Tronc unveiled its third-quarter 2016 earnings on Tuesday with revenues of $378 million, down 6.9 percent compared to $406 million in the third quarter of 2015.
Only one analyst weighed in, forecasting $402.81 million in revenues, so the newspaper giant can also be said to have missed Wall Street expectations, few as they were. Ad revenue was down 10.9 percent from last year as the industry continues to experience declines in print advertising.
Earlier on Tuesday, Gannett Co. announced that it had ended its months-long pursuit of Tronc, the stock for which dropped to $9.70 a share, falling more than 29 percent in premarket trading after the news broke.
“Notwithstanding the distractions our Company has faced over the past several months and the fact that our Board and management team have been engaged in substantive discussions and due diligence with Gannett, our third quarter results reflect the important progress we have made in our efforts to transform our business,” said CEO Justin Dearborn. “While we are still in the early stages of executing our strategy, we remain confident in the strength of our core brands and assets and committed to our go-forward plans.”
Dearborn continued: “We are disappointed, that in the face of challenges surrounding its financing, Gannett’s Board unilaterally determined it could not complete the transaction that it began. The parties agreed to a purchase price in mid-September and subsequently finalized all material transaction terms. Given the market’s reaction to Gannett’s third quarter financial report, which showed a significant year-over-year decline in Adjusted EBITDA, we are not surprised that their board has decided to refocus their attention to operating the assets they currently own. We have repeatedly acknowledged that we must all undertake significant change to our business to address the challenging environment facing our industry.”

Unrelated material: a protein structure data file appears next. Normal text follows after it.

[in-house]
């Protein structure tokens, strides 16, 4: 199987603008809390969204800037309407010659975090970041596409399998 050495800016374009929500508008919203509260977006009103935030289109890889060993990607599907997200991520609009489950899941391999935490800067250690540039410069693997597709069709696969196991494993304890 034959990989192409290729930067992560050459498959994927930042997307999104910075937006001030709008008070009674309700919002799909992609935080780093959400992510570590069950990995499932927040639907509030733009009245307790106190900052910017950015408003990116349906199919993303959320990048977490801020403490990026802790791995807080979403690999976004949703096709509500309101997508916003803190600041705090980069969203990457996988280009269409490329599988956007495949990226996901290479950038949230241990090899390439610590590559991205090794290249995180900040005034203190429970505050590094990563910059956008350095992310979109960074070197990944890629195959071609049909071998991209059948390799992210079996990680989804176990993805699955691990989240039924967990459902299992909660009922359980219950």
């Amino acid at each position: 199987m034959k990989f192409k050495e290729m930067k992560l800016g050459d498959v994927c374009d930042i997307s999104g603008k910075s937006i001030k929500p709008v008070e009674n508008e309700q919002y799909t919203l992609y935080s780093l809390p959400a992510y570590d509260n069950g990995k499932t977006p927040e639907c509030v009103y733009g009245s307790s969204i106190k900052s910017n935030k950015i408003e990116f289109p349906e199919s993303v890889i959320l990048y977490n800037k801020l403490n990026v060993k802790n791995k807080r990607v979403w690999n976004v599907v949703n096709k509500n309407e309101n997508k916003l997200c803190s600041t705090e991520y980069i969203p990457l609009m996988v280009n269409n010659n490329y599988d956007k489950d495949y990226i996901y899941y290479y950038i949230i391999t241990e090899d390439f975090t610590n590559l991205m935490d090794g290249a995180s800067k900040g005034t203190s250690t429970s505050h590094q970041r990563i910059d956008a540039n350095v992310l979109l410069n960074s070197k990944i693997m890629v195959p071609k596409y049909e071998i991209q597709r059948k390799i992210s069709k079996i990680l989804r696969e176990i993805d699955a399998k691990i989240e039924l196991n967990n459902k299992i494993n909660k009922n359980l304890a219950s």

Gannett started the negotiation by making an unsolicited offer that was rejected last April by Tronc. Things got ugly and Gannett even penned a letter to Tribune shareholders accusing the company’s leadership of “disregarding” their best interests.
At one point, Tronc chairman Michael Ferro told a group of Los Angeles Times staffers that he would purchase Gannett instead of accepting Gannett’s takeover offer.
In early August, the Wall Street Journal reported that Gannett increased its offer to purchase Tronc after unsolicited offers were rejected by Ferro. Gannett’s original offer of $12.25 a share was increased to $15 per share, but Tronc rejected both proposals.
Last week, Bloomberg reported that several lenders withdrew over concerns about the health of the two companies’ businesses at the finally agreed-upon price of $18.75 per share.
We believe we must all remain united in support of the publishing industry, and to that end we will continue to be a good partner to Gannett across our many existing business relationships,” Dearborn said.
Tronc’s sizable portfolio includes The Chicago Tribune, The Los Angeles Times, The Orlando Sentinel, The Sun-Sentinel of South Florida, The Baltimore Sun, The Morning Call of Eastern Pennsylvania, The Hartford Courant and The San Diego Union-Tribune.